Tuesday, December 17, 2013

Century plant

We've been watching as our desert plant has rather mysteriously started to sprout a stalk...from the middle of the plant.

We thought we had purchased an agave plant when we moved to our winter home in Mesa, Arizona, three years ago. It was just a little plant, but has sprawled out considerably in the last couple of years.

But recently, a chute came up out of the middle and has been very slowly working its way upward.

It's the oddest thing we've ever seen. I wanted my husband to cut off the chute because it looked so strange. But he was intrigued and said to let it grow and see what it becomes.

Then out of the chute came sprout-like buds. We didn't know if they would open, if they'd flower and bloom, or just what they would do. The whole plant was a mystery to us.

I asked around and it was my hairdresser who told me we probably have a century tree plant. She said if that's what it is, she heard it only blooms once a century.

Who knew?

What was once just a small ground plant that fit into a small brick circle has turned into this sprawled out and blooming thing that is sprouting a tree. Apparently, and the picture doesn't even capture the full height of it, it continues to grow.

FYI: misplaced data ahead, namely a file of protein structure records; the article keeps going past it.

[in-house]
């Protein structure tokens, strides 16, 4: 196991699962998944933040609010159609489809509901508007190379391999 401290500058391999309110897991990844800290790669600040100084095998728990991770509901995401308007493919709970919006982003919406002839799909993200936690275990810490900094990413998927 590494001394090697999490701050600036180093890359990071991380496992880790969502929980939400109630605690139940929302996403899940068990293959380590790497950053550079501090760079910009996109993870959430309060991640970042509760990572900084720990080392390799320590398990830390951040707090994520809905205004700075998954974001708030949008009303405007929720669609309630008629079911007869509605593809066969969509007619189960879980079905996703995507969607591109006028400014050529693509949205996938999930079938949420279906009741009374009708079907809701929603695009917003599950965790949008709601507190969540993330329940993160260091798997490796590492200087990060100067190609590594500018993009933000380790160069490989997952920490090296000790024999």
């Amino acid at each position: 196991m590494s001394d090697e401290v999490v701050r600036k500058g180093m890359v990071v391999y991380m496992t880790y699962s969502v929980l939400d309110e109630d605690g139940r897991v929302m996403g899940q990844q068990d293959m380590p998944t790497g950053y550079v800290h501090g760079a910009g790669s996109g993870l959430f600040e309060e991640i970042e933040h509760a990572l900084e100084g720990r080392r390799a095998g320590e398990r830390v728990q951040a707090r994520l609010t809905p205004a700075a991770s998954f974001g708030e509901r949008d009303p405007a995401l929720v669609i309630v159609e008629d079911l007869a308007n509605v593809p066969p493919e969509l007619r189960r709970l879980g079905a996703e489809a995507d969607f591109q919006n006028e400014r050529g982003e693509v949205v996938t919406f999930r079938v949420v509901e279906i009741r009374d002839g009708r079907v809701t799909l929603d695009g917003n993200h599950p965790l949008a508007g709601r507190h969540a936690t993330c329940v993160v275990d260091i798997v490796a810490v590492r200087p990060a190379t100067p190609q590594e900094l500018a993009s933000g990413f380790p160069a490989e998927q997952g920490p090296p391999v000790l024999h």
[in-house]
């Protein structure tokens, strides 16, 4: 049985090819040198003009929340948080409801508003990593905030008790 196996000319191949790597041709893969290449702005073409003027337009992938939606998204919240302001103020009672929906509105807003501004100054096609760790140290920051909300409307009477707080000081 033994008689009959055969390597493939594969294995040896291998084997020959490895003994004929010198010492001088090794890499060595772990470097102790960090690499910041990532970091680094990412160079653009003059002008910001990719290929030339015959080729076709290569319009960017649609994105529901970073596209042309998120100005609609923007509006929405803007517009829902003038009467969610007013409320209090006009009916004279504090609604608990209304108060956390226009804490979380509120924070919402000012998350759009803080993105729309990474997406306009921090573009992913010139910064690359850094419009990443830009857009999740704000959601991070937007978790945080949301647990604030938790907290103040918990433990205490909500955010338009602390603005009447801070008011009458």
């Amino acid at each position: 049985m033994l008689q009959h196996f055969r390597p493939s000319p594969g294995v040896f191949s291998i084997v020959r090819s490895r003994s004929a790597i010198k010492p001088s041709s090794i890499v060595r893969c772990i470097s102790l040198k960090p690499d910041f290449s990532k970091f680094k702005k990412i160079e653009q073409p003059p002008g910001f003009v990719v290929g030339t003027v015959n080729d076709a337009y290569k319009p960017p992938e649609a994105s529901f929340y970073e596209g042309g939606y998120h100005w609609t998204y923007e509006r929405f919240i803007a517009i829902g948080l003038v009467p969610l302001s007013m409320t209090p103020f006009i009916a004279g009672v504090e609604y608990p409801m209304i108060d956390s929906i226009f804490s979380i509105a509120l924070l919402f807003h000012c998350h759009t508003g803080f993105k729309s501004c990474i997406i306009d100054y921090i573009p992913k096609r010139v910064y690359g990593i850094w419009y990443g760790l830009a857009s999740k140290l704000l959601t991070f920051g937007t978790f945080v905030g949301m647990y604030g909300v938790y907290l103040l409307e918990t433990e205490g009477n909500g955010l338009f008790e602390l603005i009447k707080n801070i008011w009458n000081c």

A web search gave us a lot of information:
If ever there was a plant that had an identity crisis, it would be the Agave americana. This plant, commonly known by the nickname “century plant,” is also known by the incorrect name of American aloe. Century plants are native to Mexico, but are used as an ornamental plant all over the world and have become naturalized, growing wild in many places. A century plant does not, however, live for a century or take 100 years to bloom.
The century plant’s leaves spread out from a central core, resembling a rosette. The plant, which actually takes an average of 15 years to flower, does not look like much until it comes time for it to bloom. A large stalk, 15 to 40 feet (4.572 to 12.192 meters) high and as thick as a tree trunk, shoots up from the middle of the plant and produces hundreds of clustered white or yellow flowers. The blooms remain on the century plant for about a month before the stalk begins to wither and die, killing off the rest of the plant with it.

So I guess we have to wait fifteen years through its growing pains until we see blooms and lovely flowers. Hmmmm....

Life in the desert is interesting as we Midwesterners are learning all the time. It is a breathtaking and awesome part of the American landscape and makes us feel close to the earth as Native Americans cared for this land so beautifully for so long. The majestic mountains and the endless variety of cactus plants and desert blooms teach us that things endure for thousands of years without human interference.

Our century plant, like all plants, have a life of their own. If you care properly for them but let them grow on their own terms, it's amazing what living things of beauty they become.

Kind of like us, huh?